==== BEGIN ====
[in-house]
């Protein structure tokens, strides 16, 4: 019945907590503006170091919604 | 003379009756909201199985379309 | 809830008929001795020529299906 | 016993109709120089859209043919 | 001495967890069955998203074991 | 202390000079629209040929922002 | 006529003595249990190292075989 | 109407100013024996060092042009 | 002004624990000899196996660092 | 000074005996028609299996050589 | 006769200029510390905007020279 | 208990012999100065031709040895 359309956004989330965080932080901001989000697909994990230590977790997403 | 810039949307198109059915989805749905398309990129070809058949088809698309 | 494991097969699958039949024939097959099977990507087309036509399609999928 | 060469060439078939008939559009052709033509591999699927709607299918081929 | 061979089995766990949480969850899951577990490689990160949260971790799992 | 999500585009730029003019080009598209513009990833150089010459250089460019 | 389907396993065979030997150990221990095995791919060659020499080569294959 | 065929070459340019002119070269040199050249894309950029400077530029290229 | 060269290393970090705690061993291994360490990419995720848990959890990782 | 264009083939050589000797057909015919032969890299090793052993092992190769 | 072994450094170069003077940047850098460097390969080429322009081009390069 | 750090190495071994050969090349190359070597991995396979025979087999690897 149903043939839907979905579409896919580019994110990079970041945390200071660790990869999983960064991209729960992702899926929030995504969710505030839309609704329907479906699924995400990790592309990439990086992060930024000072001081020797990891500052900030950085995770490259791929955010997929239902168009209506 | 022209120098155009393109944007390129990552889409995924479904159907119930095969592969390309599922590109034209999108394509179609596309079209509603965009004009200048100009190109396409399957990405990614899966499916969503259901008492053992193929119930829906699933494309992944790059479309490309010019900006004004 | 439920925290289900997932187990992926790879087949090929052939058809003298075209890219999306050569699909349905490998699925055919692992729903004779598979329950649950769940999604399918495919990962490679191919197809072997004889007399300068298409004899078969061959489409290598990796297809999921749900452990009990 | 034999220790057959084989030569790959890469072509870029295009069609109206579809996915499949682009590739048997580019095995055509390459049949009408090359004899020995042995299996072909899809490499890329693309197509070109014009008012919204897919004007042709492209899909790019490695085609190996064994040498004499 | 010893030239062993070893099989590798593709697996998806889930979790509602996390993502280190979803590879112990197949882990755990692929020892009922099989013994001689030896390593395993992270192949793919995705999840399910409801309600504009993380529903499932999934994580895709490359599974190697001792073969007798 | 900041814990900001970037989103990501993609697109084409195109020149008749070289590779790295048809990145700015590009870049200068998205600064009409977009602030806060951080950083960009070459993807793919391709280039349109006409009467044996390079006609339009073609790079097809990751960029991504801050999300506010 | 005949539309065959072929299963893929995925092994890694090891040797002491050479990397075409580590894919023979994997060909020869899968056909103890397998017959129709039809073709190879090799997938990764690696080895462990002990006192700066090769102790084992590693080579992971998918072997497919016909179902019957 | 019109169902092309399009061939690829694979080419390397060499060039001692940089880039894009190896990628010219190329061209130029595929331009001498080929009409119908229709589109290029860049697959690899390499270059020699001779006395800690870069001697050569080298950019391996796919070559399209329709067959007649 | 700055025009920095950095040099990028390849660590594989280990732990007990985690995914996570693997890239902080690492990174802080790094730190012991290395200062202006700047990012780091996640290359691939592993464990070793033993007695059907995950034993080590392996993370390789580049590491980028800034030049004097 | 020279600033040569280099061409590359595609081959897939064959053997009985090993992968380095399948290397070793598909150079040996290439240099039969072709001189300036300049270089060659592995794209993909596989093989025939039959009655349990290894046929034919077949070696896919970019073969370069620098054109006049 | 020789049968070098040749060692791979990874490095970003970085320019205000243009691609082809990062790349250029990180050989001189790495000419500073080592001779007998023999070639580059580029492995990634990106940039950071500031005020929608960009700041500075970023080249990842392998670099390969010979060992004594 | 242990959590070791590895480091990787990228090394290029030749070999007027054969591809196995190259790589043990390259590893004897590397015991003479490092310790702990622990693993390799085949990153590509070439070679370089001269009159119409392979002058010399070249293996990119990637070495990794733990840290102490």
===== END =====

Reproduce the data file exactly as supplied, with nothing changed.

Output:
[in-house]
């Protein structure tokens, strides 16, 4: 019945907590503006170091919604 | 003379009756909201199985379309 | 809830008929001795020529299906 | 016993109709120089859209043919 | 001495967890069955998203074991 | 202390000079629209040929922002 | 006529003595249990190292075989 | 109407100013024996060092042009 | 002004624990000899196996660092 | 000074005996028609299996050589 | 006769200029510390905007020279 | 208990012999100065031709040895 359309956004989330965080932080901001989000697909994990230590977790997403 | 810039949307198109059915989805749905398309990129070809058949088809698309 | 494991097969699958039949024939097959099977990507087309036509399609999928 | 060469060439078939008939559009052709033509591999699927709607299918081929 | 061979089995766990949480969850899951577990490689990160949260971790799992 | 999500585009730029003019080009598209513009990833150089010459250089460019 | 389907396993065979030997150990221990095995791919060659020499080569294959 | 065929070459340019002119070269040199050249894309950029400077530029290229 | 060269290393970090705690061993291994360490990419995720848990959890990782 | 264009083939050589000797057909015919032969890299090793052993092992190769 | 072994450094170069003077940047850098460097390969080429322009081009390069 | 750090190495071994050969090349190359070597991995396979025979087999690897 149903043939839907979905579409896919580019994110990079970041945390200071660790990869999983960064991209729960992702899926929030995504969710505030839309609704329907479906699924995400990790592309990439990086992060930024000072001081020797990891500052900030950085995770490259791929955010997929239902168009209506 | 022209120098155009393109944007390129990552889409995924479904159907119930095969592969390309599922590109034209999108394509179609596309079209509603965009004009200048100009190109396409399957990405990614899966499916969503259901008492053992193929119930829906699933494309992944790059479309490309010019900006004004 | 439920925290289900997932187990992926790879087949090929052939058809003298075209890219999306050569699909349905490998699925055919692992729903004779598979329950649950769940999604399918495919990962490679191919197809072997004889007399300068298409004899078969061959489409290598990796297809999921749900452990009990 | 034999220790057959084989030569790959890469072509870029295009069609109206579809996915499949682009590739048997580019095995055509390459049949009408090359004899020995042995299996072909899809490499890329693309197509070109014009008012919204897919004007042709492209899909790019490695085609190996064994040498004499 | 010893030239062993070893099989590798593709697996998806889930979790509602996390993502280190979803590879112990197949882990755990692929020892009922099989013994001689030896390593395993992270192949793919995705999840399910409801309600504009993380529903499932999934994580895709490359599974190697001792073969007798 | 900041814990900001970037989103990501993609697109084409195109020149008749070289590779790295048809990145700015590009870049200068998205600064009409977009602030806060951080950083960009070459993807793919391709280039349109006409009467044996390079006609339009073609790079097809990751960029991504801050999300506010 | 005949539309065959072929299963893929995925092994890694090891040797002491050479990397075409580590894919023979994997060909020869899968056909103890397998017959129709039809073709190879090799997938990764690696080895462990002990006192700066090769102790084992590693080579992971998918072997497919016909179902019957 | 019109169902092309399009061939690829694979080419390397060499060039001692940089880039894009190896990628010219190329061209130029595929331009001498080929009409119908229709589109290029860049697959690899390499270059020699001779006395800690870069001697050569080298950019391996796919070559399209329709067959007649 | 700055025009920095950095040099990028390849660590594989280990732990007990985690995914996570693997890239902080690492990174802080790094730190012991290395200062202006700047990012780091996640290359691939592993464990070793033993007695059907995950034993080590392996993370390789580049590491980028800034030049004097 | 020279600033040569280099061409590359595609081959897939064959053997009985090993992968380095399948290397070793598909150079040996290439240099039969072709001189300036300049270089060659592995794209993909596989093989025939039959009655349990290894046929034919077949070696896919970019073969370069620098054109006049 | 020789049968070098040749060692791979990874490095970003970085320019205000243009691609082809990062790349250029990180050989001189790495000419500073080592001779007998023999070639580059580029492995990634990106940039950071500031005020929608960009700041500075970023080249990842392998670099390969010979060992004594 | 242990959590070791590895480091990787990228090394290029030749070999007027054969591809196995190259790589043990390259590893004897590397015991003479490092310790702990622990693993390799085949990153590509070439070679370089001269009159119409392979002058010399070249293996990119990637070495990794733990840290102490």